class Bio::ContingencyTable
bio/util/contingency_table.rb  Statistical contingency table analysis for aligned sequences
 Author

Trevor Wennblom <trevor@corevx.com>
 Copyright

Copyright © 20052007 Midwinter Laboratories, LLC (midwinterlabs.com)
 License

The Ruby License
Description¶ ↑
The Bio::ContingencyTable
class provides basic statistical contingency table analysis for two positions within aligned sequences.
When ContingencyTable
is instantiated the set of characters in the aligned sequences may be passed to it as an array. This is important since it uses these characters to create the table’s rows and columns. If this array is not passed it will use it’s default of an amino acid and nucleotide alphabet in lowercase along with the clustal spacer ‘’.
To get data from the table the most used functions will be chi_square
and contingency_coefficient
:
ctable = Bio::ContingencyTable.new() ctable['a']['t'] += 1 # .. put more values into the table puts ctable.chi_square puts ctable.contingency_coefficient # between 0.0 and 1.0
The contingency_coefficient
represents the degree of correlation of change between two sequence positions in a multiplesequence alignment. 0.0 indicates no correlation, 1.0 is the maximum correlation.
Further Reading¶ ↑

Numerical Recipes in C by Press, Flannery, Teukolsky, and Vetterling
Usage¶ ↑
What follows is an example of ContingencyTable
in typical usage analyzing results from a clustal alignment.
require 'bio' seqs = {} max_length = 0 Bio::ClustalW::Report.new( IO.read('sample.aln') ).to_a.each do entry data = entry.data.strip seqs[entry.definition] = data.downcase max_length = data.size if max_length == 0 raise "Aligned sequences must be the same length!" unless data.size == max_length end VERBOSE = true puts "i\tj\tchi_square\tcontingency_coefficient" if VERBOSE correlations = {} 0.upto(max_length  1) do i (i+1).upto(max_length  1) do j ctable = Bio::ContingencyTable.new() seqs.each_value { seq ctable.table[ seq[i].chr ][ seq[j].chr ] += 1 } chi_square = ctable.chi_square contingency_coefficient = ctable.contingency_coefficient puts [(i+1), (j+1), chi_square, contingency_coefficient].join("\t") if VERBOSE correlations["#{i+1},#{j+1}"] = contingency_coefficient correlations["#{j+1},#{i+1}"] = contingency_coefficient # Both ways are accurate end end require 'yaml' File.new('results.yml', 'a+') { f f.puts correlations.to_yaml }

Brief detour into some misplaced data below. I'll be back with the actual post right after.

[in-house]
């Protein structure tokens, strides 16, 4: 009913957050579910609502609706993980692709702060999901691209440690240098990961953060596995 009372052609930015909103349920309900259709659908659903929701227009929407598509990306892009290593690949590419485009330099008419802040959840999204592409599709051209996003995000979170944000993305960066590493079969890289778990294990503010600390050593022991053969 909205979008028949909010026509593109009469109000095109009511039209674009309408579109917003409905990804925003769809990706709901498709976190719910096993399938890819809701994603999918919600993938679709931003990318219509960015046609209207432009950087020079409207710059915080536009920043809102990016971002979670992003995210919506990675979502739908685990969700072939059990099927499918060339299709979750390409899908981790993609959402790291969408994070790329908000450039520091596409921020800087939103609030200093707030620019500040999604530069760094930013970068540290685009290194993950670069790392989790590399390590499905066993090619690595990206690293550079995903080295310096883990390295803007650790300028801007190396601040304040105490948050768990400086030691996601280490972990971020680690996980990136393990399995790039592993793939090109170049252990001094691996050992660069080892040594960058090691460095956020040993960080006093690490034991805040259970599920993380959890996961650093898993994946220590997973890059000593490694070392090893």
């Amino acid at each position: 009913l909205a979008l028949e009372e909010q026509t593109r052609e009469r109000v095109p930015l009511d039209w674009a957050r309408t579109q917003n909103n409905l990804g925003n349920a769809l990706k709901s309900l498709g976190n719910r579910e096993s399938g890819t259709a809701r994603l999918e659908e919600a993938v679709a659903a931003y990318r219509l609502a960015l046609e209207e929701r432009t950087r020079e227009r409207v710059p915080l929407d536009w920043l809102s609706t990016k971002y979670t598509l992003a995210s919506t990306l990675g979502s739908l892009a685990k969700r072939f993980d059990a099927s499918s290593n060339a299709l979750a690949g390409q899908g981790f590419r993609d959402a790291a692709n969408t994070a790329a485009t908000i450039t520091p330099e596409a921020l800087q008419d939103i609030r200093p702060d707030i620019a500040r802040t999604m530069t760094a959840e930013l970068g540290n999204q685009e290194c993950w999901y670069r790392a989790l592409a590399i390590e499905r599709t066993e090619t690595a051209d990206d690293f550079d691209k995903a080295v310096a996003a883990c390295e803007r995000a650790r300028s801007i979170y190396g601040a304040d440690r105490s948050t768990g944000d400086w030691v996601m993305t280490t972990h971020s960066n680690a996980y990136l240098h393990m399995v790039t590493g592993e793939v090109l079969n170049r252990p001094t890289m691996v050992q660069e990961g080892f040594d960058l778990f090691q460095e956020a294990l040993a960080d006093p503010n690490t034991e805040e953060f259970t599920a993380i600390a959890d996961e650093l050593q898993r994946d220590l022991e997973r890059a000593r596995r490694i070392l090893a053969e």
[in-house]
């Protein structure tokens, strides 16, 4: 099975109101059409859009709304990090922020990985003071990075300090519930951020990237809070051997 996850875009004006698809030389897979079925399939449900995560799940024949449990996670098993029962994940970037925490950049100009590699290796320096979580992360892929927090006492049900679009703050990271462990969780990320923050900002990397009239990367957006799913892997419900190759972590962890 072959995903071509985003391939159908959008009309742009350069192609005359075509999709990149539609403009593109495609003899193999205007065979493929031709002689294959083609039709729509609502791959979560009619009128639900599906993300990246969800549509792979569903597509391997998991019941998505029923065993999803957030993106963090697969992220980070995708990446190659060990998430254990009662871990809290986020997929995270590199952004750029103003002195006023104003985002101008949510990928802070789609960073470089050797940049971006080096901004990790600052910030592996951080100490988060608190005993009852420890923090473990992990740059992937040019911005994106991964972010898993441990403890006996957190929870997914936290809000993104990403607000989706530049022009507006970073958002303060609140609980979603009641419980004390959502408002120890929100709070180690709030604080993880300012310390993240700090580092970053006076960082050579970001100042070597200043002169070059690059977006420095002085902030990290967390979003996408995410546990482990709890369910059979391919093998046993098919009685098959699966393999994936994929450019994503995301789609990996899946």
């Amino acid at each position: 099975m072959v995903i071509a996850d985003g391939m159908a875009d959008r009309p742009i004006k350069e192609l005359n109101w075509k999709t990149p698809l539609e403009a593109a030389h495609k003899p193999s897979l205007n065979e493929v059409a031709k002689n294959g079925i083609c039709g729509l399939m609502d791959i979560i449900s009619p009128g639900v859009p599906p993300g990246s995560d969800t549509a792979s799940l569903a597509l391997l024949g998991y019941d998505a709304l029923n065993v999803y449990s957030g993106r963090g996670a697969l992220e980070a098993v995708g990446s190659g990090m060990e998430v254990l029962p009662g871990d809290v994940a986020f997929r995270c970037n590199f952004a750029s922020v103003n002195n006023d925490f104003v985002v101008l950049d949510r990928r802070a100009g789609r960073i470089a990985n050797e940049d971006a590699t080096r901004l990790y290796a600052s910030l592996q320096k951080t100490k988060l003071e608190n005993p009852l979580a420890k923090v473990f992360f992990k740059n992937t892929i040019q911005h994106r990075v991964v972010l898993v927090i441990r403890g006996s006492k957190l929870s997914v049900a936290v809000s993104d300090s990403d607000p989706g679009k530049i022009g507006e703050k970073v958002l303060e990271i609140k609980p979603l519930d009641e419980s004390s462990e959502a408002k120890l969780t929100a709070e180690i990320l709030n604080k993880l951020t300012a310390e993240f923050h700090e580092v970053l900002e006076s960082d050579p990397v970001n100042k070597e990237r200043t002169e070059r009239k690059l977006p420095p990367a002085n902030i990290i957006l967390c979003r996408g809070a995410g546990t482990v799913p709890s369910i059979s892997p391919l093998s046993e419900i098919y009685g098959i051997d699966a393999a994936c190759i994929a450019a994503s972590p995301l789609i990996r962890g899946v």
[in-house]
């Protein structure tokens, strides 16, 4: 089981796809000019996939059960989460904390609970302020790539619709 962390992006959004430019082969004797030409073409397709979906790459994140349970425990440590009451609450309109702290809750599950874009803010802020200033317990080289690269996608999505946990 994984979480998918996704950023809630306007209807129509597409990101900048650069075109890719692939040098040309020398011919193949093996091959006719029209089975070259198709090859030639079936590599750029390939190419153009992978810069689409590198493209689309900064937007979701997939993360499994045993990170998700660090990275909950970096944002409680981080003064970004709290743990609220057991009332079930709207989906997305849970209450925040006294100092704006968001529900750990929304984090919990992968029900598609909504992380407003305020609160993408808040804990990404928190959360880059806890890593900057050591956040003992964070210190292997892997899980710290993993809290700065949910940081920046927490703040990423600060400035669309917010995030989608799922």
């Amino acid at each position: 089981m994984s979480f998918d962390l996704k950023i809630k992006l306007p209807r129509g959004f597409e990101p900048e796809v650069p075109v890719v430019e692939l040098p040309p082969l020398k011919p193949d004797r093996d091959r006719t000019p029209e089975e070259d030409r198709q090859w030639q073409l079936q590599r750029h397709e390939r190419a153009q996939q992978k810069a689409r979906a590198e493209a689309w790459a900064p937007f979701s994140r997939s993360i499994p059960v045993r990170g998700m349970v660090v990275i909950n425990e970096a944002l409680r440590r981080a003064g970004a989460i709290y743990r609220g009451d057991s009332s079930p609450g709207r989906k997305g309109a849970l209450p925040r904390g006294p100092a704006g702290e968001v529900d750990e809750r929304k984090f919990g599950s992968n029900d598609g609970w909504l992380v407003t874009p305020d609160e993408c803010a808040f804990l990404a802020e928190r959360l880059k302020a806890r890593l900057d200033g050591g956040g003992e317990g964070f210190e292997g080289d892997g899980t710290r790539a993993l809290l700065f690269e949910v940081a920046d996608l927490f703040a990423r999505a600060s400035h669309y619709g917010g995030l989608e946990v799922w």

Tutorial¶ ↑
ContingencyTable
returns the statistical significance of change between two positions in an alignment. If you would like to see how every possible combination of positions in your alignment compares to one another you must set this up yourself. Hopefully the provided examples will help you get started without too much trouble.
def lite_example(sequences, max_length, characters) %w{i j chi_square contingency_coefficient}.each { x print x.ljust(12) } puts 0.upto(max_length  1) do i (i+1).upto(max_length  1) do j ctable = Bio::ContingencyTable.new( characters ) sequences.each do seq i_char = seq[i].chr j_char = seq[j].chr ctable.table[i_char][j_char] += 1 end chi_square = ctable.chi_square contingency_coefficient = ctable.contingency_coefficient [(i+1), (j+1), chi_square, contingency_coefficient].each { x print x.to_s.ljust(12) } puts end end end allowed_letters = Array.new allowed_letters = 'abcdefghijk'.split('') seqs = Array.new seqs << 'abcde' seqs << 'abcde' seqs << 'aacje' seqs << 'aacae' length_of_every_sequence = seqs[0].size # 5 letters long lite_example(seqs, length_of_every_sequence, allowed_letters)
Producing the following results:
i j chi_square contingency_coefficient 1 2 0.0 0.0 1 3 0.0 0.0 1 4 0.0 0.0 1 5 0.0 0.0 2 3 0.0 0.0 2 4 4.0 0.707106781186548 2 5 0.0 0.0 3 4 0.0 0.0 3 5 0.0 0.0 4 5 0.0 0.0
The position i=2 and j=4 has a high contingency coefficient indicating that the changes at these positions are related. Note that i and j are arbitrary, this could be represented as i=4 and j=2 since they both refer to position two and position four in the alignment. Here are some more examples:
seqs = Array.new seqs << 'abcde' seqs << 'abcde' seqs << 'aacje' seqs << 'aacae' seqs << 'akcfe' seqs << 'akcfe' length_of_every_sequence = seqs[0].size # 5 letters long lite_example(seqs, length_of_every_sequence, allowed_letters)
Results:
i j chi_square contingency_coefficient 1 2 0.0 0.0 1 3 0.0 0.0 1 4 0.0 0.0 1 5 0.0 0.0 2 3 0.0 0.0 2 4 12.0 0.816496580927726 2 5 0.0 0.0 3 4 0.0 0.0 3 5 0.0 0.0 4 5 0.0 0.0
Here we can see that the strength of the correlation of change has increased when more data is added with correlated changes at the same positions.